• One in three women experience sexual or physical violence -- most likely from their intimate partner (World Health Organisation)
  • Almost one in three women aged 16-59 will experience domestic abuse in her lifetime (Office for National Statistics 2019)
  • Two women a week are killed by a current or former partner in England and Wales alone (Office for National Statistics 2019)
  • In the year ending March 2019, 1.6 million women experienced domestic abuse (Office for National Statistics 2019)
  • Women are on average assaulted 35 times before they seek help.
  • On average the police in England and Wales receive over 100 calls relating to domestic abuse every hour. (HMIC, 2015)
  • According to CSEW data for the year ending March 2018, only 18% of women who had experienced partner abuse in the last 12 months reported the abuse to the police.
Useful External Resources
Mothers’ Union has developed many relationships and worked with a number of organisations over the past years to develop our stance against Domestic Abuse. We would like to draw your attention to some of their excellent resources which you can use alongside this pack.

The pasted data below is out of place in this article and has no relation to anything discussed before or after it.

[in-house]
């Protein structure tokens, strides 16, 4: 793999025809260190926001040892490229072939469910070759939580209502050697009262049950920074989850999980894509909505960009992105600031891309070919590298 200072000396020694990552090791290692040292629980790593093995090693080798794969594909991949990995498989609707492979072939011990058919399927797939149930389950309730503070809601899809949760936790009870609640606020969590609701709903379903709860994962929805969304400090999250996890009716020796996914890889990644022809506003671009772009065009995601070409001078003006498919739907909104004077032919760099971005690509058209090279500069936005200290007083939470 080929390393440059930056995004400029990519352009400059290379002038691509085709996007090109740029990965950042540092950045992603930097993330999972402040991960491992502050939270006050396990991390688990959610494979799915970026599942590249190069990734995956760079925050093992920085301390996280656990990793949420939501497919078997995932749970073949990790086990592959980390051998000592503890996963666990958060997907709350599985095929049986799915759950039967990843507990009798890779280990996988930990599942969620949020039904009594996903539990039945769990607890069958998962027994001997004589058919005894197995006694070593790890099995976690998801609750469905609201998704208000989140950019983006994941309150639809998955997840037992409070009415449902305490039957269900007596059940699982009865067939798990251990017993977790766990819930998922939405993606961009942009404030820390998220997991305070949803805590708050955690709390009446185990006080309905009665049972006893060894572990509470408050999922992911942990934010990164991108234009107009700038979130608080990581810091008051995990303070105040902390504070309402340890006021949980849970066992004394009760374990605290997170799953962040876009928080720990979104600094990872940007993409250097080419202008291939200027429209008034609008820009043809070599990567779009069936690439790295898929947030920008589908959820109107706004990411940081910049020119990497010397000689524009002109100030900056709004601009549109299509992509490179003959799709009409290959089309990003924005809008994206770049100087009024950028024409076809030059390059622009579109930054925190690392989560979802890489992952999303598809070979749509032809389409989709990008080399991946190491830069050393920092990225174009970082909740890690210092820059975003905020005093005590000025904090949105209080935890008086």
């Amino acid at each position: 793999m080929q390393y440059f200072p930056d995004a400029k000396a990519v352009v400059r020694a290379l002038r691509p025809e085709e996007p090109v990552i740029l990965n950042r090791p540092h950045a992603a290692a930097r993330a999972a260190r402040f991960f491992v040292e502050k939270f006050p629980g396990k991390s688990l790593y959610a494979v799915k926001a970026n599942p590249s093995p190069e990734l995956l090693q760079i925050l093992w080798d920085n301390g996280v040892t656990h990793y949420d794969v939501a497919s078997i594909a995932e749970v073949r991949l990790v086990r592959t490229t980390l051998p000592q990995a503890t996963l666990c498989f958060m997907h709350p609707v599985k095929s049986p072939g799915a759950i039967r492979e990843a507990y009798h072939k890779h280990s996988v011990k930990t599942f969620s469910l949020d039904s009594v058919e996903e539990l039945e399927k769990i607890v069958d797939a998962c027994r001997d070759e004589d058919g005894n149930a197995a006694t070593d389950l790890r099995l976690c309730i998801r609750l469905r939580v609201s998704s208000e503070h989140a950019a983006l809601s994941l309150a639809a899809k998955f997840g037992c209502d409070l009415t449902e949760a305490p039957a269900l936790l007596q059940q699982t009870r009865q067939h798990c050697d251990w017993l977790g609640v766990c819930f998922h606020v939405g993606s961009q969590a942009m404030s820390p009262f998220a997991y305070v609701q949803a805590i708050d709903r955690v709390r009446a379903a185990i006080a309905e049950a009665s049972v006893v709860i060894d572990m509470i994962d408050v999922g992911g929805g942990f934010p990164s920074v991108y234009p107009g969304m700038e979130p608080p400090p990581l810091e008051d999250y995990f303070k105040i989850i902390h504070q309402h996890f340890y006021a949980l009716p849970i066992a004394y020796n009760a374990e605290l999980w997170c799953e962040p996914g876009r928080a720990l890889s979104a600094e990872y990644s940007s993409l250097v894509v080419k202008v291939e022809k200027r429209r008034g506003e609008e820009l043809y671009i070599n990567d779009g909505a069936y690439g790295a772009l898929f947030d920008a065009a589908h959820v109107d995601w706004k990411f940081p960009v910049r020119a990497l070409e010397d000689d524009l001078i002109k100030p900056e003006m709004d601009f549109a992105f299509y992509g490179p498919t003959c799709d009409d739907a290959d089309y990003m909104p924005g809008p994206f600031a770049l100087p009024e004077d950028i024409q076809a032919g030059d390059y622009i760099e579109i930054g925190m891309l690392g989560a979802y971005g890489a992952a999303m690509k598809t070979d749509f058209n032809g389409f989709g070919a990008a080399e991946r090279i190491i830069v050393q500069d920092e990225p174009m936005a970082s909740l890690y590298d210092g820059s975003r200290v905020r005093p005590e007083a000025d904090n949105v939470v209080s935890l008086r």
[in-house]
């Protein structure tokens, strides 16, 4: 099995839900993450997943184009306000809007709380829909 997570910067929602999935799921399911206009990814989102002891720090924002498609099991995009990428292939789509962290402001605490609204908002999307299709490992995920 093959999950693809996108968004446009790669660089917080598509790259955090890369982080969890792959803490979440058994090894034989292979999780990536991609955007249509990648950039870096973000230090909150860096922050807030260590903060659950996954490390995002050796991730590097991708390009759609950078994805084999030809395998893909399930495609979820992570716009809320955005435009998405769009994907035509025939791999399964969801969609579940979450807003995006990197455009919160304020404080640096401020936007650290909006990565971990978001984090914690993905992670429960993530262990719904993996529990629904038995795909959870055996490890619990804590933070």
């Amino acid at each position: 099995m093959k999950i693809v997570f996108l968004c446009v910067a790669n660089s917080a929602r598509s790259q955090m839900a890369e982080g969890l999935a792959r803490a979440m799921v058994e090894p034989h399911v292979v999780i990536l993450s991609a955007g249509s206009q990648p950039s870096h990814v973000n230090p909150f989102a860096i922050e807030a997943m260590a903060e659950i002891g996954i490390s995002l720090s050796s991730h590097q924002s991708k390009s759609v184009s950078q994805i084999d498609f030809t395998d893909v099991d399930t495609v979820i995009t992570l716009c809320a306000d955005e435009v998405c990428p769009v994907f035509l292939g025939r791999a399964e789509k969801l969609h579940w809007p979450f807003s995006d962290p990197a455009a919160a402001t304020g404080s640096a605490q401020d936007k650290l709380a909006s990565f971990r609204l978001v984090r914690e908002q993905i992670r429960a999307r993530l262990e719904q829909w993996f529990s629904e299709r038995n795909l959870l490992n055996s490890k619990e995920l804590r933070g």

Restored – Ending Domestic Abuse, A Pack for Churches - https://www.restoredrelationships.org/resources/info/51/
 
Restored – Handbook for Female Domestic Survivors of Abuse - https://www.restoredrelationships.org/survivorshandbook/
 
Anglican Consultative Council and the Anglican Alliance – Domestic Abuse and Covid 19 How Churches can Respond - https://www.anglicancommunion.org/media/415112/2007-da-covid-19-churches_en.pdf
 
It is vital that victims/survivors of domestic abuse know that they are not alone during COVID-19 and there is still help available in these challenging times.  This is highlighted in a Government awareness campaign launched on April 11.
Blog by Bishop of London - Loving as Christ loved during COVID-19
Podcast - Bishop of Gloucester, Rachel Treweek talks to members of the Nelson Trust about domestic abuse